Despite some losses and some violence, the two revolutions embodied the highest levels of popular civilian action. In such a world, al-Qaeda’s mindless violence had no place. However, the interplaying ramifications of the first wave of the Arab revolutions soon exposed the region to all sorts of possibilities. The first year of life of the Arab revolution had hardly reached its end before the forces of the counter-revolution had mobilised across the Middle East, drowning the streets and squares of Arab cities in death and destruction.
Driven mostly by sectarian motives and partly by geopolitical ones, Iran spearheaded the counter-revolutions in Syria, Iraq and Yemen. Instead of encouraging its two allies in Damascus and Baghdad to meet the demands of their peoples, Iran dedicated its entire armament capabilities and military and intelligence expertise in order to achieve victory for those two minority regimes against the people they rule.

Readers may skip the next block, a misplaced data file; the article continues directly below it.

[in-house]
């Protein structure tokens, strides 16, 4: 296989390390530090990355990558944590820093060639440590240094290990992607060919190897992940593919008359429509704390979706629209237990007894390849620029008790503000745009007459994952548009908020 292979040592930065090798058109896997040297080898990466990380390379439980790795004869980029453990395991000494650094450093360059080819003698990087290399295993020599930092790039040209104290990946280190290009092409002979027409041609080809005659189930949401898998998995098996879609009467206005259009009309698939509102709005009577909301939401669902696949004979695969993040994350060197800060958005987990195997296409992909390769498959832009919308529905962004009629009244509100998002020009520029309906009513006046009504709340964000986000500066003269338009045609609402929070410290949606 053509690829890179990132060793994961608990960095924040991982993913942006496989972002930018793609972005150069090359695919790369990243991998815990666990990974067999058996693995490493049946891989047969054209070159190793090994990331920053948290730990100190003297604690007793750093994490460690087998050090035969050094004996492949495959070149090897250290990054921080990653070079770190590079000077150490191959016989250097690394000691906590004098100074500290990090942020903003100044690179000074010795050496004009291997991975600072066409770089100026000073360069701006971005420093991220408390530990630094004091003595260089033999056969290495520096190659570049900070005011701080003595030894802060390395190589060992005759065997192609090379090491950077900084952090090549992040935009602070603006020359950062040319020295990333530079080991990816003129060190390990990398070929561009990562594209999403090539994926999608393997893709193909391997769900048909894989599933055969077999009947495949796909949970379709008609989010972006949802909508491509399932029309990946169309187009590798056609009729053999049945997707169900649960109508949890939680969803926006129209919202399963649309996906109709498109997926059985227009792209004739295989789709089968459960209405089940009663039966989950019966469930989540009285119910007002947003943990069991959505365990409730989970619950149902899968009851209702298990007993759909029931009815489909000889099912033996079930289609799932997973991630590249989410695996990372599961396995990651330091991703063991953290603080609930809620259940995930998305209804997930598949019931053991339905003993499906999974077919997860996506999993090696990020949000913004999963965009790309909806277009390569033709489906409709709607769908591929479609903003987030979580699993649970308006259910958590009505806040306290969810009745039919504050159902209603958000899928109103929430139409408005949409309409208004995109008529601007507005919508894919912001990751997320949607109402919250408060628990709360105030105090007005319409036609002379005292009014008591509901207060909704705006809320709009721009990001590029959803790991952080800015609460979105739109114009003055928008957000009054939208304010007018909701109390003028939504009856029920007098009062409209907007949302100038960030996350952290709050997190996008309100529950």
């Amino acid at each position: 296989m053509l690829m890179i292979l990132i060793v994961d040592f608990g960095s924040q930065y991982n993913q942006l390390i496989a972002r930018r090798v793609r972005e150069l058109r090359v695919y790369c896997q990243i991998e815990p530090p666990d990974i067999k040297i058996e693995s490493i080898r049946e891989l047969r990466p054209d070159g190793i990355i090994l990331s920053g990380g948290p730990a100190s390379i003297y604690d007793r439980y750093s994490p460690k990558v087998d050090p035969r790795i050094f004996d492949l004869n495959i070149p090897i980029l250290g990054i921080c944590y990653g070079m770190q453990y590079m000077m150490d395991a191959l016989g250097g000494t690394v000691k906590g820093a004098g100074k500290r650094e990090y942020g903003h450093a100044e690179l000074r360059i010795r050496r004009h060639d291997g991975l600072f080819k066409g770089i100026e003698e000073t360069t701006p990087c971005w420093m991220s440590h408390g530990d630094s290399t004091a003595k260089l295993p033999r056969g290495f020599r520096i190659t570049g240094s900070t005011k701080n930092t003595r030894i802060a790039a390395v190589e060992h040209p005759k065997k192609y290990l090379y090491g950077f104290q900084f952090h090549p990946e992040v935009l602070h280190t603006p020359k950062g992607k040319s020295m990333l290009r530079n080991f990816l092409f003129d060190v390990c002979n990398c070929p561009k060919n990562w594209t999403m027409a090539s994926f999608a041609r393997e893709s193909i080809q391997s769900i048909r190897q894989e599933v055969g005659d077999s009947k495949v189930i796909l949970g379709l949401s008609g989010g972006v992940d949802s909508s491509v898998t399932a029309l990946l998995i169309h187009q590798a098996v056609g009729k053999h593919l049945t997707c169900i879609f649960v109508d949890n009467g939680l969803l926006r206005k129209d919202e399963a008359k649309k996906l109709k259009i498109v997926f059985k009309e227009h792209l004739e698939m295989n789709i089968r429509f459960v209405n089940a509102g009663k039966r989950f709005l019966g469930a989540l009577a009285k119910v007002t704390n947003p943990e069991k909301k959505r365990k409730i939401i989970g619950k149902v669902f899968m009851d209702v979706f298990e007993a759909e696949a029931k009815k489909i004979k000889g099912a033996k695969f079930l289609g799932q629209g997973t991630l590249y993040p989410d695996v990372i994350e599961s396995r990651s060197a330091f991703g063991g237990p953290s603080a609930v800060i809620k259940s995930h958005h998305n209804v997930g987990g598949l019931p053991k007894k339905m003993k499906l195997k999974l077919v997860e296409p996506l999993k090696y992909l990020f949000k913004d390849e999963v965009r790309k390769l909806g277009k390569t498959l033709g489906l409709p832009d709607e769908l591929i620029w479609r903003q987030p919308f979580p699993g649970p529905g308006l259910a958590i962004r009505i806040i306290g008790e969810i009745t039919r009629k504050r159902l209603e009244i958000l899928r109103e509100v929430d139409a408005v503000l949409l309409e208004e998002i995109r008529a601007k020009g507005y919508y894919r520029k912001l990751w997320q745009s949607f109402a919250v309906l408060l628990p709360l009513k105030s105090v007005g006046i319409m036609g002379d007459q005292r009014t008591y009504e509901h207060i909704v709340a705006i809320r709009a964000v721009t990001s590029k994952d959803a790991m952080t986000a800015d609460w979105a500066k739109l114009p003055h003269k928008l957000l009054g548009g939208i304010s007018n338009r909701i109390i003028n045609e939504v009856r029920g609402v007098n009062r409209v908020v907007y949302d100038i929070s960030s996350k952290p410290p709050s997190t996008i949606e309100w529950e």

From day one, when children daubed slogans on the wall of their school in Deraa calling for the downfall of the regime, the Syrian regime confronted its people with weapons, with mass murder and with mass detentions. The regime continued to develop the levels of repression all the way to the level of total obliteration of neighbourhoods and towns and to the level of using chemical weapons and haphazard barrel bombs.
From day one in the Syrian people’s revolution, and long before a single gun appeared in the hands of the Syrian rebels, and long before the organisation of any al-Qaeda or IS groups, Iran, and its main tool in the neighbourhood – Hezbollah – stood on the side of the regime. As soon as it seemed that the regime had lost its military capabilities and that its armed forces were likely to bring about its downfall, Iran and its allies intervened directly to fight on behalf of the regime’s military machine.